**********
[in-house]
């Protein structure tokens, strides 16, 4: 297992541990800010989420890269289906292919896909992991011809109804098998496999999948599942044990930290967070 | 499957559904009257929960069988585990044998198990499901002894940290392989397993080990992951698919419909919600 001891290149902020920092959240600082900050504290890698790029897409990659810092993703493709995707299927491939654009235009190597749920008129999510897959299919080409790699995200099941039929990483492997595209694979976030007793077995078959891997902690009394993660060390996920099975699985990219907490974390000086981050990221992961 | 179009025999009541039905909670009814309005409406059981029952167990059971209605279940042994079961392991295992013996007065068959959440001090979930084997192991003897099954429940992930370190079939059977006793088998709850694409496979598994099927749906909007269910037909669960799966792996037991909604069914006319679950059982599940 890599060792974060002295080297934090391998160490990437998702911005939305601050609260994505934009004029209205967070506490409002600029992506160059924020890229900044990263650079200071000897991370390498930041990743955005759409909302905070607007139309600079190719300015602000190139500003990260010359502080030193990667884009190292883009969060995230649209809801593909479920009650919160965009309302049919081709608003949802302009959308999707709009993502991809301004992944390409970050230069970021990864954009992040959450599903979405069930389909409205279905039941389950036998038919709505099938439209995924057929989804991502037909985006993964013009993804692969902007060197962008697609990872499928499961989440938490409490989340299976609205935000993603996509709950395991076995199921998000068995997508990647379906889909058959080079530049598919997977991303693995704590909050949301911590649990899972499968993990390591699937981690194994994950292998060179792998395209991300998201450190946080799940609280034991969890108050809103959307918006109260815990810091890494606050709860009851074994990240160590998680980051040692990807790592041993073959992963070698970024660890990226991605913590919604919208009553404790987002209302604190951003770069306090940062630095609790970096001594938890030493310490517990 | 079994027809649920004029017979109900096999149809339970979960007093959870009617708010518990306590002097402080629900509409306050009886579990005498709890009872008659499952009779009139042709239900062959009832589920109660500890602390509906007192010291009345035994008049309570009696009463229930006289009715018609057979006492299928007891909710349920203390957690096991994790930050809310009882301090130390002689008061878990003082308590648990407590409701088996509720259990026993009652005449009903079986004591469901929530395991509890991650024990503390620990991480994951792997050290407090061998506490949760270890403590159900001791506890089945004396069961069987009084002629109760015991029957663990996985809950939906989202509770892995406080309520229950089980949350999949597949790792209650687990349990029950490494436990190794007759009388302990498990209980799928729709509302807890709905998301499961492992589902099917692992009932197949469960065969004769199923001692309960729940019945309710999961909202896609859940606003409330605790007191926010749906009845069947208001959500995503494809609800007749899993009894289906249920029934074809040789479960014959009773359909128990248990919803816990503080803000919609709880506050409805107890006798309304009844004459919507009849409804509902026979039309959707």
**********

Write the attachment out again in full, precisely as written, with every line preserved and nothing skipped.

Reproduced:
[in-house]
């Protein structure tokens, strides 16, 4: 297992541990800010989420890269289906292919896909992991011809109804098998496999999948599942044990930290967070 | 499957559904009257929960069988585990044998198990499901002894940290392989397993080990992951698919419909919600 001891290149902020920092959240600082900050504290890698790029897409990659810092993703493709995707299927491939654009235009190597749920008129999510897959299919080409790699995200099941039929990483492997595209694979976030007793077995078959891997902690009394993660060390996920099975699985990219907490974390000086981050990221992961 | 179009025999009541039905909670009814309005409406059981029952167990059971209605279940042994079961392991295992013996007065068959959440001090979930084997192991003897099954429940992930370190079939059977006793088998709850694409496979598994099927749906909007269910037909669960799966792996037991909604069914006319679950059982599940 890599060792974060002295080297934090391998160490990437998702911005939305601050609260994505934009004029209205967070506490409002600029992506160059924020890229900044990263650079200071000897991370390498930041990743955005759409909302905070607007139309600079190719300015602000190139500003990260010359502080030193990667884009190292883009969060995230649209809801593909479920009650919160965009309302049919081709608003949802302009959308999707709009993502991809301004992944390409970050230069970021990864954009992040959450599903979405069930389909409205279905039941389950036998038919709505099938439209995924057929989804991502037909985006993964013009993804692969902007060197962008697609990872499928499961989440938490409490989340299976609205935000993603996509709950395991076995199921998000068995997508990647379906889909058959080079530049598919997977991303693995704590909050949301911590649990899972499968993990390591699937981690194994994950292998060179792998395209991300998201450190946080799940609280034991969890108050809103959307918006109260815990810091890494606050709860009851074994990240160590998680980051040692990807790592041993073959992963070698970024660890990226991605913590919604919208009553404790987002209302604190951003770069306090940062630095609790970096001594938890030493310490517990 | 079994027809649920004029017979109900096999149809339970979960007093959870009617708010518990306590002097402080629900509409306050009886579990005498709890009872008659499952009779009139042709239900062959009832589920109660500890602390509906007192010291009345035994008049309570009696009463229930006289009715018609057979006492299928007891909710349920203390957690096991994790930050809310009882301090130390002689008061878990003082308590648990407590409701088996509720259990026993009652005449009903079986004591469901929530395991509890991650024990503390620990991480994951792997050290407090061998506490949760270890403590159900001791506890089945004396069961069987009084002629109760015991029957663990996985809950939906989202509770892995406080309520229950089980949350999949597949790792209650687990349990029950490494436990190794007759009388302990498990209980799928729709509302807890709905998301499961492992589902099917692992009932197949469960065969004769199923001692309960729940019945309710999961909202896609859940606003409330605790007191926010749906009845069947208001959500995503494809609800007749899993009894289906249920029934074809040789479960014959009773359909128990248990919803816990503080803000919609709880506050409805107890006798309304009844004459919507009849409804509902026979039309959707």